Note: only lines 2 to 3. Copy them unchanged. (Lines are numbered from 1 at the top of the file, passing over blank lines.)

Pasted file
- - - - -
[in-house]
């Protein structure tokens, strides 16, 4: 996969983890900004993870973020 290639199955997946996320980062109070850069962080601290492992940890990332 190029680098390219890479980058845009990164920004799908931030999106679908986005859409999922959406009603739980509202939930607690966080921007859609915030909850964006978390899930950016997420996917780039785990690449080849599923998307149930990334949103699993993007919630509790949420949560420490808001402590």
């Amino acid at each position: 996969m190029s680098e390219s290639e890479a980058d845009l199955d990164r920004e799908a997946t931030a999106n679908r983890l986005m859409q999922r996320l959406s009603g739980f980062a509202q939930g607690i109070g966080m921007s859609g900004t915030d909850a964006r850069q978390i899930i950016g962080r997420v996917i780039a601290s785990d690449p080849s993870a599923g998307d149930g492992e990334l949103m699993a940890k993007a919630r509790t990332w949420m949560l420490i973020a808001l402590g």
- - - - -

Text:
């Protein structure tokens, strides 16, 4: 996969983890900004993870973020 290639199955997946996320980062109070850069962080601290492992940890990332 190029680098390219890479980058845009990164920004799908931030999106679908986005859409999922959406009603739980509202939930607690966080921007859609915030909850964006978390899930950016997420996917780039785990690449080849599923998307149930990334949103699993993007919630509790949420949560420490808001402590």
């Amino acid at each position: 996969m190029s680098e390219s290639e890479a980058d845009l199955d990164r920004e799908a997946t931030a999106n679908r983890l986005m859409q999922r996320l959406s009603g739980f980062a509202q939930g607690i109070g966080m921007s859609g900004t915030d909850a964006r850069q978390i899930i950016g962080r997420v996917i780039a601290s785990d690449p080849s993870a599923g998307d149930g492992e990334l949103m699993a940890k993007a919630r509790t990332w949420m949560l420490i973020a808001l402590g």